A frequently used reaction in organic chemistry is nucleophilic substitution. It plays, for example, an important role in in the synthesis of new chemical...

Im Focus: New 2D Spectroscopy Methods

Optical spectroscopy allows investigating the energy structure and dynamic properties of complex quantum systems. Researchers from the University of Würzburg present two new approaches of coherent two-dimensional spectroscopy.

"Put an excitation into the system and observe how it evolves." According to physicist Professor Tobias Brixner, this is the credo of optical spectroscopy....

Im Focus: Chemical reactions in the light of ultrashort X-ray pulses from free-electron lasers

Ultra-short, high-intensity X-ray flashes open the door to the foundations of chemical reactions. Free-electron lasers generate these kinds of pulses, but there is a catch: the pulses vary in duration and energy. An international research team has now presented a solution: Using a ring of 16 detectors and a circularly polarized laser beam, they can determine both factors with attosecond accuracy.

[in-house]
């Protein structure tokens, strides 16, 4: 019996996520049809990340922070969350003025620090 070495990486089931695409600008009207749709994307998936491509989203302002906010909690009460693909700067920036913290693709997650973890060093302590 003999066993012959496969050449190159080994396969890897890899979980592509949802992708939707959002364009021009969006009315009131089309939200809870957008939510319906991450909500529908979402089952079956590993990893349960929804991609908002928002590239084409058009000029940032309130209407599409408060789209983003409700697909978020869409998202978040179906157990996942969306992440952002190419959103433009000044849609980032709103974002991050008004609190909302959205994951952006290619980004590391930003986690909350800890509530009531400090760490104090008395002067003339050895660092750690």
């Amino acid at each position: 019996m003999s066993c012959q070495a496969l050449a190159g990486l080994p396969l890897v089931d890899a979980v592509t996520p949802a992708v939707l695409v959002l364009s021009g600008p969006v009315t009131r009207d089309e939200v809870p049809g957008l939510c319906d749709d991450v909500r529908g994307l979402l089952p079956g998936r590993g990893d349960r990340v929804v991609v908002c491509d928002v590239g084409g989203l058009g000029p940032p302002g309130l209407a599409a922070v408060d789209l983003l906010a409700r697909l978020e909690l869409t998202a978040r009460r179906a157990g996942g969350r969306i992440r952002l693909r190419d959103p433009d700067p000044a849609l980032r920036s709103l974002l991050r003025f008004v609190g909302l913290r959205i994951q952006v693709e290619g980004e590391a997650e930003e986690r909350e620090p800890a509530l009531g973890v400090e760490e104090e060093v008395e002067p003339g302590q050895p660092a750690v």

Free-electron lasers (FELs) generate extremely short and intense X-ray flashes. Researchers can use these flashes to resolve structures with diameters on the...

All Focus news of the innovation-report >>>

Anzeige

Anzeige

VideoLinks
Industry & Economy
Event News

Leading experts in Diabetes, Metabolism and Biomedical Engineering discuss Precision Medicine

13.07.2018 | Event News

Conference on Laser Polishing – LaP: Fine Tuning for Surfaces

12.07.2018 | Event News

11th European Wood-based Panel Symposium 2018: Meeting point for the wood-based materials industry

03.07.2018 | Event News

 
Latest News

NYSCF researchers develop novel bioengineering technique for personalized bone grafts

18.07.2018 | Life Sciences

Machine-learning predicted a superhard and high-energy-density tungsten nitride

18.07.2018 | Materials Sciences

Why might reading make myopic?

18.07.2018 | Health and Medicine

VideoLinks
Science & Research
Overview of more VideoLinks >>>